Today, all the leading mutual fund houses offer the facility to start a mutual fund investment online. Investors can buy, sell or switch assets just by logging into their mutual fund portfolio. Systematic investments, withdrawals, and transfers – all can be handled online using your internet banking account, irrespective of where you are in the world. 

Asset Management Companies (Mutual Fund Houses) send you the regular status of your mutual fund investments via email. Also, AMCs share periodic portfolio disclosures with investors to keep them informed.

Hence, it’s easy for NRIs to invest in mutual funds, track performance of funds and redeem units, all with a few clicks. 

  1. Benefits of Foreign Exchange Gains 

This is one of the main reasons why NRIs prefer to invest in India. If the value of the Indian Rupee falls against the currency of the resident's country, then it leads to more significant profits for NRIs.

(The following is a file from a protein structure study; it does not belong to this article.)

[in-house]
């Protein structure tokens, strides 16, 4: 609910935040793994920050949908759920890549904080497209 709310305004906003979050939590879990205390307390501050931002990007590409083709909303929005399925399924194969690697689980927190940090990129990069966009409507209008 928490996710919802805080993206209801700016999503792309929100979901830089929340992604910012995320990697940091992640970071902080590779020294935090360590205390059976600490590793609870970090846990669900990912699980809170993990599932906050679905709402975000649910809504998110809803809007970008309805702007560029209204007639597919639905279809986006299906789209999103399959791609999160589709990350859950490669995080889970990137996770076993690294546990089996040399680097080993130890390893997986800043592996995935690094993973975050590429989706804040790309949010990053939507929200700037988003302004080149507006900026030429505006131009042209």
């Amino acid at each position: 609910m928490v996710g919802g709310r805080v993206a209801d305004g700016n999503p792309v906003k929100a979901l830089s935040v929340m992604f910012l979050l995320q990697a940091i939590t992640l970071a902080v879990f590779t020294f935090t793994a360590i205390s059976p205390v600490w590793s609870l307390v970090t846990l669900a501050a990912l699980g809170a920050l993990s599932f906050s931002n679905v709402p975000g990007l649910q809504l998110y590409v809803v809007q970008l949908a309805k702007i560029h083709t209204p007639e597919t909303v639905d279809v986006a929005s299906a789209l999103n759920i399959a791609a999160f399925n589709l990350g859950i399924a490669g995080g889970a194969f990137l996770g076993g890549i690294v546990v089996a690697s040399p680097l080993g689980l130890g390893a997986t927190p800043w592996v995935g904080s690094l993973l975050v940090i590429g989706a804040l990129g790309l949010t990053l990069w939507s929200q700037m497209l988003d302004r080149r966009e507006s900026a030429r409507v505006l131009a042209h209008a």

Let’s explain this with an example. For instance, let’s assume that an NRI residing in the United Kingdom purchases mutual fund units in India worth 500 pounds. When the value of the pound increases comparatively to Indian rupees, it means bigger returns for the NRI investor. Besides investing in mutual funds in India, NRIs can also receive the same benefits by investing in mutual funds based in India in their resident country. 

Now that we have seen the benefits, let’s take a detailed look at how NRIs can commence a mutual fund investment in India. 

Step-by-step Procedure to Invest in Mutual Funds in India for NRIs

Step 1: Open an NRI bank account in India 

Mutual fund investments in India can receive investments only in Indian rupees and not any other foreign currency. Hence, all investors have to open a bank account in India. NRIs can choose from either of the following bank accounts:

  • NRO (Non-Resident Ordinary) account, which in non-repatriable 

  • NRE (Non-Resident External) account, which is repatriable